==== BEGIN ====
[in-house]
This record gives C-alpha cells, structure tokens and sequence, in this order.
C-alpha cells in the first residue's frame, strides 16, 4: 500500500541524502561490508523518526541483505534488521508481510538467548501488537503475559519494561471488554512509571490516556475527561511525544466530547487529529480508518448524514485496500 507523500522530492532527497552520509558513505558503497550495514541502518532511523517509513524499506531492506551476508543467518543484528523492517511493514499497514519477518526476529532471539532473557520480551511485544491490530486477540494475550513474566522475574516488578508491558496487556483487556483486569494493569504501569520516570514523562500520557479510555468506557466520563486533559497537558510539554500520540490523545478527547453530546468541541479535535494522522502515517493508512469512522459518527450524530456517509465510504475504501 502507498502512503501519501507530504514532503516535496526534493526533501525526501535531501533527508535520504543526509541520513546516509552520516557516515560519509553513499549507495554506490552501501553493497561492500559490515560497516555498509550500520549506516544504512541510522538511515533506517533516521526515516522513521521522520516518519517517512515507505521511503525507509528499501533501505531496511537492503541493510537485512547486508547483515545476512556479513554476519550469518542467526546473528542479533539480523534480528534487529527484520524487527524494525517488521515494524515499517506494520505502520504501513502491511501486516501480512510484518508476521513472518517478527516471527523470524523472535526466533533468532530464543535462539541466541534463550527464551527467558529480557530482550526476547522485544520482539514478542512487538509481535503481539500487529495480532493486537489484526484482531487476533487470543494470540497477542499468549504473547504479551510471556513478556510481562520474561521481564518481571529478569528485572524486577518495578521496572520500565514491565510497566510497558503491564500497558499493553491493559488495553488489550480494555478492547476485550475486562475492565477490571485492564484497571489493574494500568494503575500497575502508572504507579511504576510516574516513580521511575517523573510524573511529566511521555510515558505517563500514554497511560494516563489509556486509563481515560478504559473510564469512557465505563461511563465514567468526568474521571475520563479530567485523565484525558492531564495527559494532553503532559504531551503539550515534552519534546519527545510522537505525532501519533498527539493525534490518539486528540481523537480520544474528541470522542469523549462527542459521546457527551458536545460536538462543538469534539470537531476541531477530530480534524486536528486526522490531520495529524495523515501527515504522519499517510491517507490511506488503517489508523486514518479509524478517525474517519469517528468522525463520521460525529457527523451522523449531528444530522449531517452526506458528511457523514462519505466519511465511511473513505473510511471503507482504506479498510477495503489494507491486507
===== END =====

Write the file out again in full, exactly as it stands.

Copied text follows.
[in-house]
This record gives C-alpha cells, structure tokens and sequence, in this order.
C-alpha cells in the first residue's frame, strides 16, 4: 500500500541524502561490508523518526541483505534488521508481510538467548501488537503475559519494561471488554512509571490516556475527561511525544466530547487529529480508518448524514485496500 507523500522530492532527497552520509558513505558503497550495514541502518532511523517509513524499506531492506551476508543467518543484528523492517511493514499497514519477518526476529532471539532473557520480551511485544491490530486477540494475550513474566522475574516488578508491558496487556483487556483486569494493569504501569520516570514523562500520557479510555468506557466520563486533559497537558510539554500520540490523545478527547453530546468541541479535535494522522502515517493508512469512522459518527450524530456517509465510504475504501 502507498502512503501519501507530504514532503516535496526534493526533501525526501535531501533527508535520504543526509541520513546516509552520516557516515560519509553513499549507495554506490552501501553493497561492500559490515560497516555498509550500520549506516544504512541510522538511515533506517533516521526515516522513521521522520516518519517517512515507505521511503525507509528499501533501505531496511537492503541493510537485512547486508547483515545476512556479513554476519550469518542467526546473528542479533539480523534480528534487529527484520524487527524494525517488521515494524515499517506494520505502520504501513502491511501486516501480512510484518508476521513472518517478527516471527523470524523472535526466533533468532530464543535462539541466541534463550527464551527467558529480557530482550526476547522485544520482539514478542512487538509481535503481539500487529495480532493486537489484526484482531487476533487470543494470540497477542499468549504473547504479551510471556513478556510481562520474561521481564518481571529478569528485572524486577518495578521496572520500565514491565510497566510497558503491564500497558499493553491493559488495553488489550480494555478492547476485550475486562475492565477490571485492564484497571489493574494500568494503575500497575502508572504507579511504576510516574516513580521511575517523573510524573511529566511521555510515558505517563500514554497511560494516563489509556486509563481515560478504559473510564469512557465505563461511563465514567468526568474521571475520563479530567485523565484525558492531564495527559494532553503532559504531551503539550515534552519534546519527545510522537505525532501519533498527539493525534490518539486528540481523537480520544474528541470522542469523549462527542459521546457527551458536545460536538462543538469534539470537531476541531477530530480534524486536528486526522490531520495529524495523515501527515504522519499517510491517507490511506488503517489508523486514518479509524478517525474517519469517528468522525463520521460525529457527523451522523449531528444530522449531517452526506458528511457523514462519505466519511465511511473513505473510511471503507482504506479498510477495503489494507491486507